Unity As An Epistemic Virtue

Kit Patrick*

*Corresponding author for this work

Research output: Contribution to journalArticle (Academic Journal)peer-review

1 Citation (Scopus)
222 Downloads (Pure)


It's widely supposed that unification is an epistemic virtue: the degree to which a theory is unified contributes to its overall confirmation. However, this supposition has consequences which haven't been noted, and which undermine the leading accounts of unification. For, given Hempel's equivalence condition, any epistemic virtue must be such that logically equivalent theories must equally well unify any body of evidence, and logically equivalent bodies of evidence must be equally well unified by any theory. Yet the leading accounts of unification in Bayesian terms, or those in terms of argument patterns, cannot satisfy these constraints conditions. The reason for this runs deep: these accounts of unification make unity depend on factors that vary between equivalent theories: the probabilistic relations of their components, or their relations to argument patterns. The solution is to abandon such accounts and instead adopt an account of unity based on worldly relations such as causation, rather than inferential relations. Such an account effortlessly satisfies the equivalence conditions, and so may describe the epistemic virtue of unity.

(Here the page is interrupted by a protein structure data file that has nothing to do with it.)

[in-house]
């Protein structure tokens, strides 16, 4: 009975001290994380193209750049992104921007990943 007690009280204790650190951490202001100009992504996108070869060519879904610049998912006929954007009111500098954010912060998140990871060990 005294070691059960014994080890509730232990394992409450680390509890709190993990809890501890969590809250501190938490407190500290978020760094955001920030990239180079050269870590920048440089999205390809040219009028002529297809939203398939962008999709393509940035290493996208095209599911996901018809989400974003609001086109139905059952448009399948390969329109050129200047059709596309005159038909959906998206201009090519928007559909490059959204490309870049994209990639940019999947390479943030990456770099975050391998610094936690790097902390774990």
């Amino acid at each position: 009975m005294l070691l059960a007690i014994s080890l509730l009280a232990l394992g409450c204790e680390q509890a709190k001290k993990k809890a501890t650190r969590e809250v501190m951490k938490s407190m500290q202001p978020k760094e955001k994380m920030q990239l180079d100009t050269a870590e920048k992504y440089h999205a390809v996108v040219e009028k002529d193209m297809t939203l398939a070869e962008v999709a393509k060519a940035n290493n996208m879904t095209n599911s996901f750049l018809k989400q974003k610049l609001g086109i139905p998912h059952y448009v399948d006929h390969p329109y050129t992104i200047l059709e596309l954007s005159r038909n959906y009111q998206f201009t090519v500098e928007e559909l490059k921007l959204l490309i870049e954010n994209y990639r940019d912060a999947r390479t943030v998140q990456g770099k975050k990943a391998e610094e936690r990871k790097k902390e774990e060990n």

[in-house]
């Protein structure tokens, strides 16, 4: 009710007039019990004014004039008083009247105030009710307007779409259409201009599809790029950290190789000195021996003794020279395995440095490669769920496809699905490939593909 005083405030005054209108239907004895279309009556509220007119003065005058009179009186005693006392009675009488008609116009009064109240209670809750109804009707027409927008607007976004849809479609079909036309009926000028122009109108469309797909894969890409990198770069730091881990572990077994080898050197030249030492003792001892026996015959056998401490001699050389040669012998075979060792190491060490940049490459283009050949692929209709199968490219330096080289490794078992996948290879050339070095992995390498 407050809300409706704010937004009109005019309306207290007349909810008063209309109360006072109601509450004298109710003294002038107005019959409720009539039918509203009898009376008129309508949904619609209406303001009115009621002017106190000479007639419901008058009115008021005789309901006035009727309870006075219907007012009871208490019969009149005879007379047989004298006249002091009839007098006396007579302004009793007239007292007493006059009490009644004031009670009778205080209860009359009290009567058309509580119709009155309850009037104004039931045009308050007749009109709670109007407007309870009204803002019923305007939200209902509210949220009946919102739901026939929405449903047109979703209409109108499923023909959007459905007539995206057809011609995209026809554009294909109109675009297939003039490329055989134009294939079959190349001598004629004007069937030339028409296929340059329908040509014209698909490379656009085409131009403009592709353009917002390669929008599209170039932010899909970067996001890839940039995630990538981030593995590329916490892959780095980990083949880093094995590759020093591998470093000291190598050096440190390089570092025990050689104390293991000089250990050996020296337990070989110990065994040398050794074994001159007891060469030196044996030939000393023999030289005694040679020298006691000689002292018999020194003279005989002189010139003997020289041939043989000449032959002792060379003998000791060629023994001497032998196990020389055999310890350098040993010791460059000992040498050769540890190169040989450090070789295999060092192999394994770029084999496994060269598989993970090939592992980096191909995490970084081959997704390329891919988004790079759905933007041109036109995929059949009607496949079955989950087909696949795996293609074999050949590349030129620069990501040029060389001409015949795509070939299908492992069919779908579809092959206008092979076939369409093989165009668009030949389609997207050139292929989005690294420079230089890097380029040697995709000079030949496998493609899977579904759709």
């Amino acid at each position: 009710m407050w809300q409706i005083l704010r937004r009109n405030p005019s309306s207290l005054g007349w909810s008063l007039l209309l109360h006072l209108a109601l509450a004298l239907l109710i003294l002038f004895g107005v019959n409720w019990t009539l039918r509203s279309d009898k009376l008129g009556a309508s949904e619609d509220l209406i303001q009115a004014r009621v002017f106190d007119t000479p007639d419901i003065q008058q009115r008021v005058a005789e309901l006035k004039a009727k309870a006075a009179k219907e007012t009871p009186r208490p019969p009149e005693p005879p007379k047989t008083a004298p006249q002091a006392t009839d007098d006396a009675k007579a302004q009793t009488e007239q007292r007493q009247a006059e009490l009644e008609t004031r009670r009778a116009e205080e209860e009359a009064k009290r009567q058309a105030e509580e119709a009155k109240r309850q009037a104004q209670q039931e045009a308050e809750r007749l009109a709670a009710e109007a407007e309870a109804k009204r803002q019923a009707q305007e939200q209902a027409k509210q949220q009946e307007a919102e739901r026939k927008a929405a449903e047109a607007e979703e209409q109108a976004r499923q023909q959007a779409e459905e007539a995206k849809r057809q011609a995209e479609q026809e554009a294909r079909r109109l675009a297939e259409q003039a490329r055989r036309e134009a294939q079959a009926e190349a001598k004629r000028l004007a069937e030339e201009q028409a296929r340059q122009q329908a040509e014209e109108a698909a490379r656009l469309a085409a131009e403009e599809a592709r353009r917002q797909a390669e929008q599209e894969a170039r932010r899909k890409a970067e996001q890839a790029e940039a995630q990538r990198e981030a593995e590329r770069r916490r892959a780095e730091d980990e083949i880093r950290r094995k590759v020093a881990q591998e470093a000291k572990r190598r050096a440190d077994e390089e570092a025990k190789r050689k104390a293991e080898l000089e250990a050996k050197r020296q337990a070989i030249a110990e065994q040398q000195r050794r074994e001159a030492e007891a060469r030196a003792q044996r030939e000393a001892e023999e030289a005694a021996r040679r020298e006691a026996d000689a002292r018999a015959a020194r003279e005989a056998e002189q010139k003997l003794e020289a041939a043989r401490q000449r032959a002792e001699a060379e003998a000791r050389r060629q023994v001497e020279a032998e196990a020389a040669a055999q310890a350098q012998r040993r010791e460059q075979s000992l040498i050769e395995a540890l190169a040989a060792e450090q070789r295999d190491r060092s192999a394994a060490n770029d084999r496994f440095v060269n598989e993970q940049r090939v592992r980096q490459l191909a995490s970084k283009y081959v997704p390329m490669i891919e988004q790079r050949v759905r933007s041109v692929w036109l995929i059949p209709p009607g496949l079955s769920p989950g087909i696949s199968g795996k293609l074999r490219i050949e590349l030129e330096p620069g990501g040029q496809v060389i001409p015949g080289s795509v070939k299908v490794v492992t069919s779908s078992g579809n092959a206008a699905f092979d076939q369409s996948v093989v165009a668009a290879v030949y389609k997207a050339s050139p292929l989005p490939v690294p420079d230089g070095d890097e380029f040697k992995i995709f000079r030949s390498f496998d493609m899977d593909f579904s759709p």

Original languageEnglish
Pages (from-to)983-1002
Number of pages20
Issue number5
Early online date7 Jul 2017
Publication statusPublished - 1 Oct 2018

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